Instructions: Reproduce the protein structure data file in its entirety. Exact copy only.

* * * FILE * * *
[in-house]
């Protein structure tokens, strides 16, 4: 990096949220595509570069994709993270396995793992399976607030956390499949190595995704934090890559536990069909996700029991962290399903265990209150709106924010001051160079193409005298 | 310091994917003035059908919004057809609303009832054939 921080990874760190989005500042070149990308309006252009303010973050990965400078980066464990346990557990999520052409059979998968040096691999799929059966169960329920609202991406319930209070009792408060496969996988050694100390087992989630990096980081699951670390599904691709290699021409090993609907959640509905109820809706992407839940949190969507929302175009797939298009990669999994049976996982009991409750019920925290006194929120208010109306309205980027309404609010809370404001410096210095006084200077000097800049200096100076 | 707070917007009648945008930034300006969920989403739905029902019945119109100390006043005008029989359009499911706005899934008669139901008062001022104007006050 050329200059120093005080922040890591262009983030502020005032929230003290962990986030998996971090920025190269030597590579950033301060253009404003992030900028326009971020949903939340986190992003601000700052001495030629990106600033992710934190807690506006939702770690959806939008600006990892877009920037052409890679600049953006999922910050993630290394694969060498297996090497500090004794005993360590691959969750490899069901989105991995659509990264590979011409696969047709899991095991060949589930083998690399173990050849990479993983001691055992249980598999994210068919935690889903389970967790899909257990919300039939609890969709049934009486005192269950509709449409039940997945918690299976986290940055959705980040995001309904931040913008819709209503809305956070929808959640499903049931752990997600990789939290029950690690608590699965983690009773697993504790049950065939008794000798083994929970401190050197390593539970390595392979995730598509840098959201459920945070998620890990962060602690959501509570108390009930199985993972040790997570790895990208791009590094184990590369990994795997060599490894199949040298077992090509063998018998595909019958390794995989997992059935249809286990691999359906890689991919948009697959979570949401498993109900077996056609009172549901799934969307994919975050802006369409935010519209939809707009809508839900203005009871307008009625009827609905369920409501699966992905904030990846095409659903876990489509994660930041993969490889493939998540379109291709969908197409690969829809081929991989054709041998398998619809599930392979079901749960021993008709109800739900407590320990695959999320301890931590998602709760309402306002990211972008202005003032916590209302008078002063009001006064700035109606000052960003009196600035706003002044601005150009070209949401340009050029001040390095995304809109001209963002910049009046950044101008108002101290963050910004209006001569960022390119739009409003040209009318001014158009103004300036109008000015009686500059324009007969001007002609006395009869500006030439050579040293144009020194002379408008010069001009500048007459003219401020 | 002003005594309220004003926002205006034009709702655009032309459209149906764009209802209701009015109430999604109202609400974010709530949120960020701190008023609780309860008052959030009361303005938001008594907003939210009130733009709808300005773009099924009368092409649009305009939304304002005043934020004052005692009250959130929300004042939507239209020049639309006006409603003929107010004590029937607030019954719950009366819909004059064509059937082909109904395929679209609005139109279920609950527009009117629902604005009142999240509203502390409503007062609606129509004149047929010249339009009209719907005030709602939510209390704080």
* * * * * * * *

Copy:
[in-house]
């Protein structure tokens, strides 16, 4: 990096949220595509570069994709993270396995793992399976607030956390499949190595995704934090890559536990069909996700029991962290399903265990209150709106924010001051160079193409005298 | 310091994917003035059908919004057809609303009832054939 921080990874760190989005500042070149990308309006252009303010973050990965400078980066464990346990557990999520052409059979998968040096691999799929059966169960329920609202991406319930209070009792408060496969996988050694100390087992989630990096980081699951670390599904691709290699021409090993609907959640509905109820809706992407839940949190969507929302175009797939298009990669999994049976996982009991409750019920925290006194929120208010109306309205980027309404609010809370404001410096210095006084200077000097800049200096100076 | 707070917007009648945008930034300006969920989403739905029902019945119109100390006043005008029989359009499911706005899934008669139901008062001022104007006050 050329200059120093005080922040890591262009983030502020005032929230003290962990986030998996971090920025190269030597590579950033301060253009404003992030900028326009971020949903939340986190992003601000700052001495030629990106600033992710934190807690506006939702770690959806939008600006990892877009920037052409890679600049953006999922910050993630290394694969060498297996090497500090004794005993360590691959969750490899069901989105991995659509990264590979011409696969047709899991095991060949589930083998690399173990050849990479993983001691055992249980598999994210068919935690889903389970967790899909257990919300039939609890969709049934009486005192269950509709449409039940997945918690299976986290940055959705980040995001309904931040913008819709209503809305956070929808959640499903049931752990997600990789939290029950690690608590699965983690009773697993504790049950065939008794000798083994929970401190050197390593539970390595392979995730598509840098959201459920945070998620890990962060602690959501509570108390009930199985993972040790997570790895990208791009590094184990590369990994795997060599490894199949040298077992090509063998018998595909019958390794995989997992059935249809286990691999359906890689991919948009697959979570949401498993109900077996056609009172549901799934969307994919975050802006369409935010519209939809707009809508839900203005009871307008009625009827609905369920409501699966992905904030990846095409659903876990489509994660930041993969490889493939998540379109291709969908197409690969829809081929991989054709041998398998619809599930392979079901749960021993008709109800739900407590320990695959999320301890931590998602709760309402306002990211972008202005003032916590209302008078002063009001006064700035109606000052960003009196600035706003002044601005150009070209949401340009050029001040390095995304809109001209963002910049009046950044101008108002101290963050910004209006001569960022390119739009409003040209009318001014158009103004300036109008000015009686500059324009007969001007002609006395009869500006030439050579040293144009020194002379408008010069001009500048007459003219401020 | 002003005594309220004003926002205006034009709702655009032309459209149906764009209802209701009015109430999604109202609400974010709530949120960020701190008023609780309860008052959030009361303005938001008594907003939210009130733009709808300005773009099924009368092409649009305009939304304002005043934020004052005692009250959130929300004042939507239209020049639309006006409603003929107010004590029937607030019954719950009366819909004059064509059937082909109904395929679209609005139109279920609950527009009117629902604005009142999240509203502390409503007062609606129509004149047929010249339009009209719907005030709602939510209390704080």